Carlo Severi (Ecole des Hautes Etudes en Sciences Sociales, Paris)
"Semasiography, Picture-Writing and the Amerindian Arts of Memory"
Wednesday, October 30, 2013 at 5:30 pm
Mencoff Hall, 68 Waterman Street, Second Floor Seminar Room
In this paper, Severi argues that the logic of Native American Indian mnemonics (pictographs, khipus) cannot be understood only from comparison with writing, but requires a comparative anthropology. Rather than trying to know if Native American techniques of memory are true scripts or mere mnemonics, we can explore the formal aspects both have in common, and compare the mental processes they call for. In this perspective, techniques of memory stop being hybrids or imprecise, and we will better understand their nature and functions as mental artifacts. This interpretation of picture-writing system can provide for a new perspective on Amerindian semasiographies, both in theoretical and in empirical terms.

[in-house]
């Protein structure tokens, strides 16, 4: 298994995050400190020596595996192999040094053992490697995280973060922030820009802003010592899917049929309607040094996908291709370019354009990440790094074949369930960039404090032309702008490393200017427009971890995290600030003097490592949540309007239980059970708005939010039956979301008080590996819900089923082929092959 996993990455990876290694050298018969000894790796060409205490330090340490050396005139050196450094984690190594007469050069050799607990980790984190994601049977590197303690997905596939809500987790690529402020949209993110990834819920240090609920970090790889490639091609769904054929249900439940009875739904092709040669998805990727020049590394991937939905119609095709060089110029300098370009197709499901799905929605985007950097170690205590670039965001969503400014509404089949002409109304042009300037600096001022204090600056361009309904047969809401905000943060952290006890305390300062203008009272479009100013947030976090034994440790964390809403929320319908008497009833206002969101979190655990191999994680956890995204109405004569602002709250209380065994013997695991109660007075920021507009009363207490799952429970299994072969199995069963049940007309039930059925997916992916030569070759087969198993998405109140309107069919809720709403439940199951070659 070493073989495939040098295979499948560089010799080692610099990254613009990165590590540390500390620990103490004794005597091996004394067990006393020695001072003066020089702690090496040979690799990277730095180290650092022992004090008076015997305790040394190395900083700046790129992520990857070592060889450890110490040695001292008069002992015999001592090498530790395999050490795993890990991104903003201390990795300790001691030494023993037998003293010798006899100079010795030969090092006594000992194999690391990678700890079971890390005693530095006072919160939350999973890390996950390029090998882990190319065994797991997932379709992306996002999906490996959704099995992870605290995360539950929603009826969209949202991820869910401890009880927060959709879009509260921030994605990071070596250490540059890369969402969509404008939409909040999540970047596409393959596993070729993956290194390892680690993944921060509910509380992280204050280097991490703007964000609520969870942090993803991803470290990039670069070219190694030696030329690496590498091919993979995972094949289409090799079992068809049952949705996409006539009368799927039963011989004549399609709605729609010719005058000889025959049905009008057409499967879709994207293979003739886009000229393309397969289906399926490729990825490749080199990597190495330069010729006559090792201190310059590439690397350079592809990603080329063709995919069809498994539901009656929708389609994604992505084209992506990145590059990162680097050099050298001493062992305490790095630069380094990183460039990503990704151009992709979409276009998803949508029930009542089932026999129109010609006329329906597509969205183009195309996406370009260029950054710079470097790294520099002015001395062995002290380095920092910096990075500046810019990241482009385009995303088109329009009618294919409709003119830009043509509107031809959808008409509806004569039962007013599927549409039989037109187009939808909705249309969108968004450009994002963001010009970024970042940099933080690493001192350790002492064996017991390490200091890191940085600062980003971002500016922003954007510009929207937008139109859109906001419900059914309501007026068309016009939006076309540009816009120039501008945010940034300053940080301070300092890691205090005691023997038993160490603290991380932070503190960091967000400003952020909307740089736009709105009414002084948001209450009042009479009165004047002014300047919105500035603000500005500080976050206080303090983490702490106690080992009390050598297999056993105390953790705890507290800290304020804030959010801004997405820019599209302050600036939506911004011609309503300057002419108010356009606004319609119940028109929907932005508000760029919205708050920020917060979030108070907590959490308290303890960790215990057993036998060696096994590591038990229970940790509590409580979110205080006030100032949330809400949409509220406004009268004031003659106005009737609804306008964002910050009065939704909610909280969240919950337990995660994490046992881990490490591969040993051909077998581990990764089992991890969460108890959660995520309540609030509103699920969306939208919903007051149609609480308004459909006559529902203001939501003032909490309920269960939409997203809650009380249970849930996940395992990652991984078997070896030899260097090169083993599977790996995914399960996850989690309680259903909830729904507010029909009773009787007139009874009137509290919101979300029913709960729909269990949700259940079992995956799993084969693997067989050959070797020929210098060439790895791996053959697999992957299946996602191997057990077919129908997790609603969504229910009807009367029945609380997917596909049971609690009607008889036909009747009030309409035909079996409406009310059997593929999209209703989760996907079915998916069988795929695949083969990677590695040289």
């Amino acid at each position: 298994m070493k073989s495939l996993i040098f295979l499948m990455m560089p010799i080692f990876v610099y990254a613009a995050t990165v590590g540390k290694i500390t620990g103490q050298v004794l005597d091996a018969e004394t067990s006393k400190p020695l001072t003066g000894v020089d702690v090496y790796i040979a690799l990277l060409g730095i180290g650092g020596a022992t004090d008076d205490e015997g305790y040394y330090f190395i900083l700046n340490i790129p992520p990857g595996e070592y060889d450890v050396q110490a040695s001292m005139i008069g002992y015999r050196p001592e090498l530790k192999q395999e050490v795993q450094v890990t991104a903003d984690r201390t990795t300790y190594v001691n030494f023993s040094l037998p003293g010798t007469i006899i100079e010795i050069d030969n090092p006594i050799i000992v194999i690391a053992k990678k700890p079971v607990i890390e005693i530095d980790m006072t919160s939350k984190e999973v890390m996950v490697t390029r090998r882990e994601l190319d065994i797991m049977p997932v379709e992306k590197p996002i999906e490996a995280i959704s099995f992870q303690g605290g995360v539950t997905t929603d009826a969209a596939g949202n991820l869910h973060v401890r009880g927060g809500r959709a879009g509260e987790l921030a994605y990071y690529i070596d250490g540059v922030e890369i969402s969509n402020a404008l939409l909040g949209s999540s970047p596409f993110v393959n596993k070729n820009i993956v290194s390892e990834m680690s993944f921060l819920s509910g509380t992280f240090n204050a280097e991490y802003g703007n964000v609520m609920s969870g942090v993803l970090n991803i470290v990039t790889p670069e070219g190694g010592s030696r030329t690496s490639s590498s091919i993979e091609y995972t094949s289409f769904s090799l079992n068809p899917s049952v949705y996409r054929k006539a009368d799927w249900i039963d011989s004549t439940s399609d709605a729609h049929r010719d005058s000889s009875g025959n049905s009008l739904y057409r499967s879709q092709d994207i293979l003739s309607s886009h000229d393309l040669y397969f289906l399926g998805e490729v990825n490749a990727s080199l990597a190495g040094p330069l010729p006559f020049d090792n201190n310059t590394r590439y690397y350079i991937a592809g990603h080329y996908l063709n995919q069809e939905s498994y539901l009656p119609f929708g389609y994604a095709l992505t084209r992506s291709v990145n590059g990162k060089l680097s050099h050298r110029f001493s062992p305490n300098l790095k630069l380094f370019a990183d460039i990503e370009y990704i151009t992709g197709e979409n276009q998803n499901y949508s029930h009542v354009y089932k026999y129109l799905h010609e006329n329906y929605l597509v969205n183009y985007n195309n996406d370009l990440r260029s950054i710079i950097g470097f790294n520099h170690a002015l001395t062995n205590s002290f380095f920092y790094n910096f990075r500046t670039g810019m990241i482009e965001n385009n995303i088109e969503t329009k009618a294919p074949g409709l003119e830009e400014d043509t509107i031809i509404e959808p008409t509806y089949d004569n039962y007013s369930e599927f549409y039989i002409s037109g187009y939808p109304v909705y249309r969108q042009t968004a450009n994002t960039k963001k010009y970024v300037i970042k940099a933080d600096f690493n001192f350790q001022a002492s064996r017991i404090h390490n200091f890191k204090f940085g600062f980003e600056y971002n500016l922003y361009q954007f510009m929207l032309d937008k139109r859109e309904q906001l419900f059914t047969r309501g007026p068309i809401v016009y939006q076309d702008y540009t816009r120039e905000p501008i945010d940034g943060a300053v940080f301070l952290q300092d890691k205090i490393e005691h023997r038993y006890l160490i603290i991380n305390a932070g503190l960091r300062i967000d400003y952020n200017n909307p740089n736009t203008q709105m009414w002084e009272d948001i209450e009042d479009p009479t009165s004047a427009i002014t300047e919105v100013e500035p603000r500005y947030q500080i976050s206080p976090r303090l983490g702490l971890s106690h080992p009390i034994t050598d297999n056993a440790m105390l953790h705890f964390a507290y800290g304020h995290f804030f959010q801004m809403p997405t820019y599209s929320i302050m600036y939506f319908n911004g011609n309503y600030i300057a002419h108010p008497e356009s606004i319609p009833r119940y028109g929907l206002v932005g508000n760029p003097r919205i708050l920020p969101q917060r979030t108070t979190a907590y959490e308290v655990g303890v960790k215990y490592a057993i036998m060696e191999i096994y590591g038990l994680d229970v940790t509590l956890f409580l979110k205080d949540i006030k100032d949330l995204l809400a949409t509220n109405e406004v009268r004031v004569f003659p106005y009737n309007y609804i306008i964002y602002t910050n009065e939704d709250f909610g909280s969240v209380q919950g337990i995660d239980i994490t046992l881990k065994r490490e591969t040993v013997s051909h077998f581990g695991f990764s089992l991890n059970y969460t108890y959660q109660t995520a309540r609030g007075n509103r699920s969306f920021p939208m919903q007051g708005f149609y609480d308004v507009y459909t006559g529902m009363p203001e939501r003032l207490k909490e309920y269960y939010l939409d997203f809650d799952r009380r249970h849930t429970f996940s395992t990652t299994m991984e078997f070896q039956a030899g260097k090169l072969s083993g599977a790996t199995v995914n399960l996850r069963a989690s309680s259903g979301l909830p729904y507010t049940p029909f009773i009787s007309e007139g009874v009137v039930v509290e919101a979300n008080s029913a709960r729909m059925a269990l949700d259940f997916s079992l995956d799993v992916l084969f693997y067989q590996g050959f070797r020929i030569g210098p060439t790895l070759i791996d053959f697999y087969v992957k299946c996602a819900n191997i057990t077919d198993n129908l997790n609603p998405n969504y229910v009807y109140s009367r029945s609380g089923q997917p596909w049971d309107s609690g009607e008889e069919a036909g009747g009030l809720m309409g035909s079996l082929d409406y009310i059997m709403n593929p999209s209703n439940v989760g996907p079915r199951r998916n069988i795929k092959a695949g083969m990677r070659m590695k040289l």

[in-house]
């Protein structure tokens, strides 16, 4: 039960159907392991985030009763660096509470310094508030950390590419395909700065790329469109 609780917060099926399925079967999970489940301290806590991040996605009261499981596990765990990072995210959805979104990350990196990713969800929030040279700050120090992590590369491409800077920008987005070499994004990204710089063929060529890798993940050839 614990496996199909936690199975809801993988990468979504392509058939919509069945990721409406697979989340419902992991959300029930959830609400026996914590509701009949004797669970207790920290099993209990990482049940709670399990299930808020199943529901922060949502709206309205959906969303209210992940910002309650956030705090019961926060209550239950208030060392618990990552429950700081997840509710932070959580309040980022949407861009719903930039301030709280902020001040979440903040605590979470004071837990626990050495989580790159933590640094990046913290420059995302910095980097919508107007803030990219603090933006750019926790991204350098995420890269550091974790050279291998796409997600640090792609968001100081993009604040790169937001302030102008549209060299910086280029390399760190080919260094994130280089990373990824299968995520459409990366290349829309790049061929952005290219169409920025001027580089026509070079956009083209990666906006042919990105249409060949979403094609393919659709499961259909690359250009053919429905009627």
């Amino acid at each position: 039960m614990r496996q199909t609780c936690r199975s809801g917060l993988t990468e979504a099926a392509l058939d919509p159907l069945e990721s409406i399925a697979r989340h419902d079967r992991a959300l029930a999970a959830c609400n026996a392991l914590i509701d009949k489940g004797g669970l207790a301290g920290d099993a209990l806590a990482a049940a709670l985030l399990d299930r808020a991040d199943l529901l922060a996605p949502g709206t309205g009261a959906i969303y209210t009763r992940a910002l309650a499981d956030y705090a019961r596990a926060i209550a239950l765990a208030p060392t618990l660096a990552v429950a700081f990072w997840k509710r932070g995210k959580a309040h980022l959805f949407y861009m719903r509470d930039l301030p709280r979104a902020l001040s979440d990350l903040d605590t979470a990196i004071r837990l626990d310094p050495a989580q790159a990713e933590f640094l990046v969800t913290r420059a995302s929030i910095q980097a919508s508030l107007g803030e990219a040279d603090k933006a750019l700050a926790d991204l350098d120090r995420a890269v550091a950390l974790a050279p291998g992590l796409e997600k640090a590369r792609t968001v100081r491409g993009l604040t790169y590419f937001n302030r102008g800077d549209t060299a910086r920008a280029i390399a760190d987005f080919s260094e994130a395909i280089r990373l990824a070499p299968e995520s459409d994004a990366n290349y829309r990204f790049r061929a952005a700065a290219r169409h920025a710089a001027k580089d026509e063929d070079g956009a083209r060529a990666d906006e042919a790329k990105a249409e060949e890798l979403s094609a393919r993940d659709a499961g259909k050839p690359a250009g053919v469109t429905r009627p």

Carlo Severi is an anthropologist of memory who serves as the Director of Studies at the Ecole des Hautes Etudes en Sciences Sociales (EHESS) in Paris and the Director of Research at CNRS. He pursued his doctoral degree under the tutelage of Claude Levi-Strauss at EHESS, first studying indigenous theories of mental illness and the transmission of shamanistic knowledge among the Kuna of Panama. His work has considered psychology, image,and memory from an anthropological lens, with recent publications including Paroles en Actes: Anthropologie et Pragmatique (2010), El Sendero y la Voz: Hacia una Antropologia de Memoria (2010), and Traditions et Temporalités des Images (2009).